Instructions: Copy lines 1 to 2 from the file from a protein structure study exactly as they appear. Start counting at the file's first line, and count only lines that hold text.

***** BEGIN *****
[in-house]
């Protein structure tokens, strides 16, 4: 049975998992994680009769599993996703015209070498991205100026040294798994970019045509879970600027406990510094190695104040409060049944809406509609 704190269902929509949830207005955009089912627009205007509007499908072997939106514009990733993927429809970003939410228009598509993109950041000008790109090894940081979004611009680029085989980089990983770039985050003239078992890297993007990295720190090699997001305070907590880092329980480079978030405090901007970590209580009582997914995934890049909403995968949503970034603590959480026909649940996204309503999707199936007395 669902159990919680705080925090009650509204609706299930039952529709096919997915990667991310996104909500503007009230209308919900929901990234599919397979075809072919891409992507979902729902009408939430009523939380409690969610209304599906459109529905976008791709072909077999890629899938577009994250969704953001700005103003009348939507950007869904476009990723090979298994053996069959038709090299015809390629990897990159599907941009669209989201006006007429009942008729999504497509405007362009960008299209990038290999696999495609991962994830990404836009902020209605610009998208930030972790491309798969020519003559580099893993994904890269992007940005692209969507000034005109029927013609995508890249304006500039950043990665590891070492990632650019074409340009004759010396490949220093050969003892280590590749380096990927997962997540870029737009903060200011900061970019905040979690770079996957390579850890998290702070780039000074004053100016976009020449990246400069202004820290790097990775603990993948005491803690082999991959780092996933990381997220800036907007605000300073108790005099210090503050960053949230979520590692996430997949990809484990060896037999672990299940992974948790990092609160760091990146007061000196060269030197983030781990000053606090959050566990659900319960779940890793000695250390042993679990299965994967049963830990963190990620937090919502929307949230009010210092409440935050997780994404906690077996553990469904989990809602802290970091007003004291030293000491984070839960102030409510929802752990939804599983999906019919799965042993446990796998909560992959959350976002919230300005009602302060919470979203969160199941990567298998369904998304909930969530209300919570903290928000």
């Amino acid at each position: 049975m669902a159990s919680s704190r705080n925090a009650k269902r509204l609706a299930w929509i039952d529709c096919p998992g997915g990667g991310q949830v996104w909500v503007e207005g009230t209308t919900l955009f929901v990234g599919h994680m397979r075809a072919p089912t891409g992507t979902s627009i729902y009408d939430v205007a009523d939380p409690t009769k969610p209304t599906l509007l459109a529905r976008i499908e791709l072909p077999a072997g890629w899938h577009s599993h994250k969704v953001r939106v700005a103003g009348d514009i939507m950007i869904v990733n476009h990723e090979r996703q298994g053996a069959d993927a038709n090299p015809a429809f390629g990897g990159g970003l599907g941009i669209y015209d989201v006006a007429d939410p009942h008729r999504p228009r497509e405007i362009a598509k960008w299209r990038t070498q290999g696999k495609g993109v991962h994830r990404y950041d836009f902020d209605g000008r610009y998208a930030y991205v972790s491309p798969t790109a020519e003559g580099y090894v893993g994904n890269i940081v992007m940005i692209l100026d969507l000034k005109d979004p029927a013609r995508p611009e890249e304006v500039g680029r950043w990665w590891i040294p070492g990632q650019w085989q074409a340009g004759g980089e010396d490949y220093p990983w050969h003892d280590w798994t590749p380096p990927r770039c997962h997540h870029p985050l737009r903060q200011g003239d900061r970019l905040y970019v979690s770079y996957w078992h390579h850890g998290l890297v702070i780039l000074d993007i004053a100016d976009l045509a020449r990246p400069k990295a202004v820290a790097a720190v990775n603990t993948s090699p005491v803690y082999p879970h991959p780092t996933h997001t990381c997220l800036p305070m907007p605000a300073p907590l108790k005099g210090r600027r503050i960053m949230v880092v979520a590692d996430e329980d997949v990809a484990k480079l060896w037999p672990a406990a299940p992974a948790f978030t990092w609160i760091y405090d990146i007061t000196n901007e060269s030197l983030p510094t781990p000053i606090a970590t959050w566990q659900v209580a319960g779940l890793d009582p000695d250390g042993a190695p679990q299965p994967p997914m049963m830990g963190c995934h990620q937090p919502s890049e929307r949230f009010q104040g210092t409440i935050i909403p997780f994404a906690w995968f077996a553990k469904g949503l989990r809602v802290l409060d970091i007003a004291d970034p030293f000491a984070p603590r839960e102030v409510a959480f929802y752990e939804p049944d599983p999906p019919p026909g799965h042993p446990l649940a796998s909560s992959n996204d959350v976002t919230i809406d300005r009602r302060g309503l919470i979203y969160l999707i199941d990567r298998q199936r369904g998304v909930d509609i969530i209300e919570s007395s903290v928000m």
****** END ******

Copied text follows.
[in-house]
């Protein structure tokens, strides 16, 4: 049975998992994680009769599993996703015209070498991205100026040294798994970019045509879970600027406990510094190695104040409060049944809406509609 704190269902929509949830207005955009089912627009205007509007499908072997939106514009990733993927429809970003939410228009598509993109950041000008790109090894940081979004611009680029085989980089990983770039985050003239078992890297993007990295720190090699997001305070907590880092329980480079978030405090901007970590209580009582997914995934890049909403995968949503970034603590959480026909649940996204309503999707199936007395 669902159990919680705080925090009650509204609706299930039952529709096919997915990667991310996104909500503007009230209308919900929901990234599919397979075809072919891409992507979902729902009408939430009523939380409690969610209304599906459109529905976008791709072909077999890629899938577009994250969704953001700005103003009348939507950007869904476009990723090979298994053996069959038709090299015809390629990897990159599907941009669209989201006006007429009942008729999504497509405007362009960008299209990038290999696999495609991962994830990404836009902020209605610009998208930030972790491309798969020519003559580099893993994904890269992007940005692209969507000034005109029927013609995508890249304006500039950043990665590891070492990632650019074409340009004759010396490949220093050969003892280590590749380096990927997962997540870029737009903060200011900061970019905040979690770079996957390579850890998290702070780039000074004053100016976009020449990246400069202004820290790097990775603990993948005491803690082999991959780092996933990381997220800036907007605000300073108790005099210090503050960053949230979520590692996430997949990809484990060896037999672990299940992974948790990092609160760091990146007061000196060269030197983030781990000053606090959050566990659900319960779940890793000695250390042993679990299965994967049963830990963190990620937090919502929307949230009010210092409440935050997780994404906690077996553990469904989990809602802290970091007003004291030293000491984070839960102030409510929802752990939804599983999906019919799965042993446990796998909560992959959350976002919230300005009602302060919470979203969160199941990567298998369904998304909930969530209300919570903290928000």